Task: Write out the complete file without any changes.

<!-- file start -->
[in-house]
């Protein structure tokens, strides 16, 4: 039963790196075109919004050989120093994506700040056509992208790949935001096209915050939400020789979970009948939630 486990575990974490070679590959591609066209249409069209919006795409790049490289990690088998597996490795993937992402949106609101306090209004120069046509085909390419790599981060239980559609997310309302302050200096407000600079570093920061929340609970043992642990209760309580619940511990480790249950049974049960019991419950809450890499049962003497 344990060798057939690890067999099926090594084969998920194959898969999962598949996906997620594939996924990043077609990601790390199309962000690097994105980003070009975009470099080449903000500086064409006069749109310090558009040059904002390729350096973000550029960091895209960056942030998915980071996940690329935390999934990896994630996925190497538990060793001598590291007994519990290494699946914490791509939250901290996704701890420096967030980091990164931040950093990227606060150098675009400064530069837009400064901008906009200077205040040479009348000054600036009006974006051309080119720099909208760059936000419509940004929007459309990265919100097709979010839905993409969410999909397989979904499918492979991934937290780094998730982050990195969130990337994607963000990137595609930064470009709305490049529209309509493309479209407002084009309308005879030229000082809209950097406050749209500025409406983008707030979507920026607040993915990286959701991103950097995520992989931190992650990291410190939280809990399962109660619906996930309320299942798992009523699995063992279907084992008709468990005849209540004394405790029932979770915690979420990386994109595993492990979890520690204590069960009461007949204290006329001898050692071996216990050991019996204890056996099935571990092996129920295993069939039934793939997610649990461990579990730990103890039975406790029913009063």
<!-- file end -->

[in-house]
């Protein structure tokens, strides 16, 4: 039963790196075109919004050989120093994506700040056509992208790949935001096209915050939400020789979970009948939630 486990575990974490070679590959591609066209249409069209919006795409790049490289990690088998597996490795993937992402949106609101306090209004120069046509085909390419790599981060239980559609997310309302302050200096407000600079570093920061929340609970043992642990209760309580619940511990480790249950049974049960019991419950809450890499049962003497 344990060798057939690890067999099926090594084969998920194959898969999962598949996906997620594939996924990043077609990601790390199309962000690097994105980003070009975009470099080449903000500086064409006069749109310090558009040059904002390729350096973000550029960091895209960056942030998915980071996940690329935390999934990896994630996925190497538990060793001598590291007994519990290494699946914490791509939250901290996704701890420096967030980091990164931040950093990227606060150098675009400064530069837009400064901008906009200077205040040479009348000054600036009006974006051309080119720099909208760059936000419509940004929007459309990265919100097709979010839905993409969410999909397989979904499918492979991934937290780094998730982050990195969130990337994607963000990137595609930064470009709305490049529209309509493309479209407002084009309308005879030229000082809209950097406050749209500025409406983008707030979507920026607040993915990286959701991103950097995520992989931190992650990291410190939280809990399962109660619906996930309320299942798992009523699995063992279907084992008709468990005849209540004394405790029932979770915690979420990386994109595993492990979890520690204590069960009461007949204290006329001898050692071996216990050991019996204890056996099935571990092996129920295993069939039934793939997610649990461990579990730990103890039975406790029913009063």